Johannes Scotus (c. 815 – c. 877) was an Irish theologian and Neoplatonist philosopher who settled at the court of Charles the Bald. His tendency towards pantheism led to his work being posthumously condemned as heretical. The usual modern form of his name, Johannes Scotus Eriugena or Erigena, is unrecorded before the 17th century.
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- Cum ergo audimus, Deum omnia facere, nil aliud debemus intelligere, quam Deum in omnibus esse, hoc est, essentiam omnium subsistere.
- When we are told that God is the maker of all things, we are simply to understand that God is in all things – that He is the substantial essence of all things.
- De Divisione Naturae, Bk. 1, ch. 72; translation from Hugh Fraser Stewart Boethius: An Essay (London: William Blackwood, 1891) p. 255.
- Auctoritas siquidem ex vera ratione processit, ratio vero nequaquam ex auctoritate. Omnis enim auctoritas, quae vera ratione non approbatur, infirma videtur esse. Vera autem ratio, quum virtutibus suis rata atque immutabilis munitur, nullius auctoritatis adstipulatione roborari indigent.
- For authority proceeds from true reason, but reason certainly does not proceed from authority. For every authority which is not upheld by true reason is seen to be weak, whereas true reason is kept firm and immutable by her own powers and does not require to be confirmed by the assent of any authority.
- De Divisione Naturae, Bk. 1, ch. 69; translation by I. P. Sheldon-Williams, cited from Peter Dronke (ed.) A History of Twelfth-Century Western Philosophy (Cambridge: CUP, 1988) p. 2.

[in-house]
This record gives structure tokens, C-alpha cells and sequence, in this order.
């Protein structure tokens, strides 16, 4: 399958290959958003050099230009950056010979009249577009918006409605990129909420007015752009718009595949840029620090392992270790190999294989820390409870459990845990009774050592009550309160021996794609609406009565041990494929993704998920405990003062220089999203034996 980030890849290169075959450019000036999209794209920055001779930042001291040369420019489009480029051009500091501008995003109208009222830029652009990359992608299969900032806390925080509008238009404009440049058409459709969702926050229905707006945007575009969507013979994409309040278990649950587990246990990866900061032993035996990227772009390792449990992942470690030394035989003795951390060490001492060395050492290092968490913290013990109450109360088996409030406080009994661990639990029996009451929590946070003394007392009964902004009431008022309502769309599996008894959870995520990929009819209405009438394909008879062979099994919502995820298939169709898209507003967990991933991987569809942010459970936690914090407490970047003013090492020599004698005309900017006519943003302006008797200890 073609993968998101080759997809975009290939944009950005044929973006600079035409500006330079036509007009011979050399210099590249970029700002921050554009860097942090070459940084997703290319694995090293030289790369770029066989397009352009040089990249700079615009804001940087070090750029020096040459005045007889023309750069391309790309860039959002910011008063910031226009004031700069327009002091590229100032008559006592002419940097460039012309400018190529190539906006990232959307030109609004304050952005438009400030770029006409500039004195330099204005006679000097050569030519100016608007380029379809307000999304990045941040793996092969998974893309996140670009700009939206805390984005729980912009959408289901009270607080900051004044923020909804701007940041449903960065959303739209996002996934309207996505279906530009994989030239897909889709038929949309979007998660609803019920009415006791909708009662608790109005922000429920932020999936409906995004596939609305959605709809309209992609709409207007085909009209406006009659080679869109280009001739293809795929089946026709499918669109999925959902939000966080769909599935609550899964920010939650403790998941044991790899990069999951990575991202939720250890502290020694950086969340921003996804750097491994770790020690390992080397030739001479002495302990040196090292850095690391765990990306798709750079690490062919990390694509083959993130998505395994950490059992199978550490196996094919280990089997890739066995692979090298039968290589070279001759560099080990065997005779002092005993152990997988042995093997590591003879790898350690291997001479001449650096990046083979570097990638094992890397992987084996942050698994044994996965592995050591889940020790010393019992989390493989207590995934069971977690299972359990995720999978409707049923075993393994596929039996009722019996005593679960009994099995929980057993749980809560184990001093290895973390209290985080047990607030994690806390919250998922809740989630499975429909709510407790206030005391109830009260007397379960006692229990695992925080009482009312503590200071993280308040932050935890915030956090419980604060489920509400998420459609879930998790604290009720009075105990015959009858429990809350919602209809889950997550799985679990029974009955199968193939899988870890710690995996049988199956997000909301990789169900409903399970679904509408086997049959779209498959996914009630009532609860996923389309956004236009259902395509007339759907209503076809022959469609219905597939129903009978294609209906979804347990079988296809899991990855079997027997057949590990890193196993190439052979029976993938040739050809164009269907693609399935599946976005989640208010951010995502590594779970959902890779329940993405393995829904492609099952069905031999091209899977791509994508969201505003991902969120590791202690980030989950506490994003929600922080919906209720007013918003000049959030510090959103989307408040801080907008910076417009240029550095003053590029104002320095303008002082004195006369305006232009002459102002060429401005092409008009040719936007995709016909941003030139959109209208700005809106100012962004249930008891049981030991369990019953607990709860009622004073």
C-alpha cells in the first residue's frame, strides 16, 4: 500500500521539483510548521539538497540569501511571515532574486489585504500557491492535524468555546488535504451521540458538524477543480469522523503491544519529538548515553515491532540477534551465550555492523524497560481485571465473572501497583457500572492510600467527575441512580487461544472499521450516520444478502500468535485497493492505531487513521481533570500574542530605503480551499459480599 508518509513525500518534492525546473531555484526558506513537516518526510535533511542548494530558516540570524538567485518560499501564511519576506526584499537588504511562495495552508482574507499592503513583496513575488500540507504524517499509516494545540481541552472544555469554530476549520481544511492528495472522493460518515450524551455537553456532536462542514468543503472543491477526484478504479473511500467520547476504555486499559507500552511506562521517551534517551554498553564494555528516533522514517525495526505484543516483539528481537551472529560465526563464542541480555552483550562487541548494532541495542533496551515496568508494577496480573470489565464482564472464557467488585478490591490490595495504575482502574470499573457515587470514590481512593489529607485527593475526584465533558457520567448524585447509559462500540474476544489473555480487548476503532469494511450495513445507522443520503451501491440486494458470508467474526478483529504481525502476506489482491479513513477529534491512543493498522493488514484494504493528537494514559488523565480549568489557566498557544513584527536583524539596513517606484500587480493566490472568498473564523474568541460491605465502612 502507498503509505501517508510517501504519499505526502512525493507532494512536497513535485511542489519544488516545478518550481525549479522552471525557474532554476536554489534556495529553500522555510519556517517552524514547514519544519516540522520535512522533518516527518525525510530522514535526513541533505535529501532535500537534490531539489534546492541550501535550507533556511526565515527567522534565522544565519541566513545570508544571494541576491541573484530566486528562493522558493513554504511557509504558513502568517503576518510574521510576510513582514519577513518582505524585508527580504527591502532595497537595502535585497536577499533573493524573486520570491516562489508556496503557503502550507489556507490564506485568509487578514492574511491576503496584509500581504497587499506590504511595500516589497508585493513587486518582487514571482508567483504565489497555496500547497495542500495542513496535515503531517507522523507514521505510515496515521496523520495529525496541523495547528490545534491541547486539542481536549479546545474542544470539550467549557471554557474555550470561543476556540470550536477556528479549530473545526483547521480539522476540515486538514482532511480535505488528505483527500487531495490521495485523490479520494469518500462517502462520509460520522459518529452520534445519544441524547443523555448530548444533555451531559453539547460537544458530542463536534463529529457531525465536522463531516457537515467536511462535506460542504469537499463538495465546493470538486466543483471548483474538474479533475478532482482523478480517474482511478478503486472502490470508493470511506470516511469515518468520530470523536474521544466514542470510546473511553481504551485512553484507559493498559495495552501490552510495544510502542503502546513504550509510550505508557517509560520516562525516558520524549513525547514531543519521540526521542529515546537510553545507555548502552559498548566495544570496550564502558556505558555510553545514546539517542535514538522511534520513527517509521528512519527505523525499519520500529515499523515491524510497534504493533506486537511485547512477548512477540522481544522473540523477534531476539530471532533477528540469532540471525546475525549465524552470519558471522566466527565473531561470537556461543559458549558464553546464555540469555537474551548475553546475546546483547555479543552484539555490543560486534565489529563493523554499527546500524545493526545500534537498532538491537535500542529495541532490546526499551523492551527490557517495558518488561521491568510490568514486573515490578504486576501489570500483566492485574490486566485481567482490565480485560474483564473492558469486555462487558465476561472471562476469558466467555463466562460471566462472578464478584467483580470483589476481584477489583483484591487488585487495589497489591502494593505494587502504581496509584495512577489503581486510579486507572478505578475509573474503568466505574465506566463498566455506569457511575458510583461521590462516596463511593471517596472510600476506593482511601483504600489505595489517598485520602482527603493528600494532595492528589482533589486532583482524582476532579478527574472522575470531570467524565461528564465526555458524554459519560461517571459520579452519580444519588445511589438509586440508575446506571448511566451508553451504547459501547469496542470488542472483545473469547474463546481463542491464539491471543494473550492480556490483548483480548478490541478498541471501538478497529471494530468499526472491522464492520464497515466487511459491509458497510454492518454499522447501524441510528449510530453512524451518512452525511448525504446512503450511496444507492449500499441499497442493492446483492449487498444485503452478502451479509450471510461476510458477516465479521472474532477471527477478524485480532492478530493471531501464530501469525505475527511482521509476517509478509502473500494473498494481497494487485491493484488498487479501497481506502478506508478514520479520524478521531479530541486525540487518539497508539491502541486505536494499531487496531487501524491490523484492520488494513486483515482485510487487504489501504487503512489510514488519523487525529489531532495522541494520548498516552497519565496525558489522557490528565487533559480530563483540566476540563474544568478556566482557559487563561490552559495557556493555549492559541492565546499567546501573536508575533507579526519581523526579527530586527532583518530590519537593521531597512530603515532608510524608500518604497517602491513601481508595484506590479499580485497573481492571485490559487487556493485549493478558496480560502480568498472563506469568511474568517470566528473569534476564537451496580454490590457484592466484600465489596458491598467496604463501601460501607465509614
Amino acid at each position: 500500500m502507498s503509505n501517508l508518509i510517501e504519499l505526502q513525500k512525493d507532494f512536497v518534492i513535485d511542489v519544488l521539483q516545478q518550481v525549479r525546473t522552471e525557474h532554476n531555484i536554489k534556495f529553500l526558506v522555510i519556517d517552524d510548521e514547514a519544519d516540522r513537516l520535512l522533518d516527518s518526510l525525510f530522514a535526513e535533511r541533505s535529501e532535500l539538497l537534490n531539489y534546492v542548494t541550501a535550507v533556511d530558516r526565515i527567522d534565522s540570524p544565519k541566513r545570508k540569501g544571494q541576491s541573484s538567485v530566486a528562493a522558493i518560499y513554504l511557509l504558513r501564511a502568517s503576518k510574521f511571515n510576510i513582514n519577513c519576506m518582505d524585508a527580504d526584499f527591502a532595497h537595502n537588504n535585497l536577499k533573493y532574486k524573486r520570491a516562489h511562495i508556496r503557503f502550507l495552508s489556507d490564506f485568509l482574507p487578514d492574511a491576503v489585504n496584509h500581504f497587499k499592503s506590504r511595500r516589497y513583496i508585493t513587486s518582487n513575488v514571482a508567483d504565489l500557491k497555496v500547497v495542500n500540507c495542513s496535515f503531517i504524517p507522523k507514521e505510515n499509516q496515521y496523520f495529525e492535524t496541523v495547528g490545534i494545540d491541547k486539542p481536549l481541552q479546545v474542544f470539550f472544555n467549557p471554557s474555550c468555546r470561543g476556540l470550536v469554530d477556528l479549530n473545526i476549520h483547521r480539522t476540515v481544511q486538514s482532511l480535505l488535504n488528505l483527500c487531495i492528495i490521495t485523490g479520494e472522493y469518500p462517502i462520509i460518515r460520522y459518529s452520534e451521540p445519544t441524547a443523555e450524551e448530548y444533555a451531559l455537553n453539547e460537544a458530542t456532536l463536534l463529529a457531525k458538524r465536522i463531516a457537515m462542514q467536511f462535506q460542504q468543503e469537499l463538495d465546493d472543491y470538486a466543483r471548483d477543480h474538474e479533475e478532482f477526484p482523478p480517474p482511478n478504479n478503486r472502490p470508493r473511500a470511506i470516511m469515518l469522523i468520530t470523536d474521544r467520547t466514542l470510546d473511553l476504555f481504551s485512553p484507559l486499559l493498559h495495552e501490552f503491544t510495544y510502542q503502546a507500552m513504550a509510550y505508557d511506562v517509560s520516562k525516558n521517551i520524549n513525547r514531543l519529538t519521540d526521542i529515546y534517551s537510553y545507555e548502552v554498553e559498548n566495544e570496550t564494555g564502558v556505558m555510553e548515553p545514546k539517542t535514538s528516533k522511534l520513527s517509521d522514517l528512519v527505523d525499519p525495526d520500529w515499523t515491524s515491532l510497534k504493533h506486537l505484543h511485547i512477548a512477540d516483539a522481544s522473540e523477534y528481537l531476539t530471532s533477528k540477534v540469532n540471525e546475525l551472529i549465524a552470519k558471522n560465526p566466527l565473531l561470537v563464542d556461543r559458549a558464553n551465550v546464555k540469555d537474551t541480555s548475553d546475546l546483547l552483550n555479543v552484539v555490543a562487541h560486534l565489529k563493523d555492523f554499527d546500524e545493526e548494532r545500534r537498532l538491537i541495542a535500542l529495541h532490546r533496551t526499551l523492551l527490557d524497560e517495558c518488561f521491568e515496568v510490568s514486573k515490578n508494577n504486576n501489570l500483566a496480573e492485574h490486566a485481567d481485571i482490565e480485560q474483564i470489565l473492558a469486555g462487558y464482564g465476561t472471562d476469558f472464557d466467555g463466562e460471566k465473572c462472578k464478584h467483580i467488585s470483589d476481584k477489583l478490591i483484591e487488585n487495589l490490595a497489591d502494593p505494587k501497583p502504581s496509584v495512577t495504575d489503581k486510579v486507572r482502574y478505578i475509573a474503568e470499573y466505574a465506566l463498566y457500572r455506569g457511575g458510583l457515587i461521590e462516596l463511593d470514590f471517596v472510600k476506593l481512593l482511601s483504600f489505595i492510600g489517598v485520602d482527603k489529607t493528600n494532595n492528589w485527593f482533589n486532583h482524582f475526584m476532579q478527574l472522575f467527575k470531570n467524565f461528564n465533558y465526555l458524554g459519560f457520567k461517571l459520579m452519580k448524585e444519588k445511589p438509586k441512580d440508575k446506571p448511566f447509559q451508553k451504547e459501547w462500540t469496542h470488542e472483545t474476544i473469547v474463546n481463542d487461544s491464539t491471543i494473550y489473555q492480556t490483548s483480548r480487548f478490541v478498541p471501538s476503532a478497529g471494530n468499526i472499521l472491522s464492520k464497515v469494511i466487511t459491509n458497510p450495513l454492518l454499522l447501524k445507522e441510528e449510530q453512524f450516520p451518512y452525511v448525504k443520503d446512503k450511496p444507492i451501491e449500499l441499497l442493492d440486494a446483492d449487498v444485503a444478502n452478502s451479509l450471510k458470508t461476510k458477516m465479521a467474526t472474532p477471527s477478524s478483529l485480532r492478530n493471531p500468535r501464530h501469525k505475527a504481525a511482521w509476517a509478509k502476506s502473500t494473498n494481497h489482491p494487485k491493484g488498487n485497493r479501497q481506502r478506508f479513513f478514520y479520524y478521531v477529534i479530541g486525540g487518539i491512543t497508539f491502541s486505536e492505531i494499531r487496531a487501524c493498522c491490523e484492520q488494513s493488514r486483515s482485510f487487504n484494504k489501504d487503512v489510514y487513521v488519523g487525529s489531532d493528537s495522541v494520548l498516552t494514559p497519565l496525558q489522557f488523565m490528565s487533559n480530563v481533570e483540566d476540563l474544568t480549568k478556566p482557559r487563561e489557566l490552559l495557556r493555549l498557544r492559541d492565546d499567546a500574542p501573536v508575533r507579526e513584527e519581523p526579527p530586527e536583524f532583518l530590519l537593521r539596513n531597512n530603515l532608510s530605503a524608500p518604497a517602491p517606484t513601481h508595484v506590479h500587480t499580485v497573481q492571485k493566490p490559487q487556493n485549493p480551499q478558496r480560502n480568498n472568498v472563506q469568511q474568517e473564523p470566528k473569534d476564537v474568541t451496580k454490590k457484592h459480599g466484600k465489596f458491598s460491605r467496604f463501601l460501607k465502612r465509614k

- Quid est aliud de philosophia tractare, nisi verae religionis, qua summa et principalis omnium rerum causa, Deus, et humiliter colitur, et rationabiliter investigatur, regulas exponere? Conficitur inde, veram esse philosophiam veram religionem, conversimque veram religionem esse veram philosophiam.
- What, then, is it to treat of philosophy, unless to lay down the rules of the true religion by which we seek rationally and adore humbly God, who is the first and sovereign cause of all things? Hence it follows that the true philosophy is the true religion, and reciprocally that the true religion is the true philosophy.
- De Divina Praedestinatione, ch. 1; translation from Kenelm Henry Digby Mores Catholici, vol. 8 (London: Booker & Dolman, 1837) p. 198.
- Nemo intrat in caelum nisi per philosophiam.
- No one enters heaven except through philosophy.
- Annotationes in Marciam, no. 64; translation from John Joseph O’Meara Eriugena (Oxford: Clarendon Press, 1988) p. 30.
- Tabula tantum.
- The breadth of the table.
- William of Malmesbury Gesta Pontificum, Bk. 5; translation from Helen Waddell The Wandering Scholars (Harmondsworth: Penguin,  1954) p. 78.
- His reply to Charles the Bald's taunt, as they sat at the same table, "Quid distat inter sottum et Scottum?", (How far is an Irishman from a drunkard?).
- One man stands head and shoulders above his contemporary scholars: head and shoulders, some hold, above the Middle Ages: John Scotus Erigena.
- Helen Waddell The Wandering Scholars (Harmondsworth: Penguin,  1954) pp. 77-78.
- Synthesizing as it does the philosophical accomplishments of fifteen centuries, this book appears as the final achievement of ancient philosophy.
- George Bosworth Burch Early Medieval Philosophy (New York: King’s Crown Press, 1951) p. 5.
- Of De Divisione Naturae.
- Pultes Scotorum.
- Irish porridge.
- Verdict of the Fourth Council of Valence, 855, on his De Divina Praedestinatione, cited from Ferdinand Christian Baur Die christliche Kirche des Mittelalters in den Haupmomenten ihrer Entwicklung (Tübingen: Fues, 1861) p. 56; translation from Andrew Gibson James Joyce (London: Reaktion, 2006) p. 62.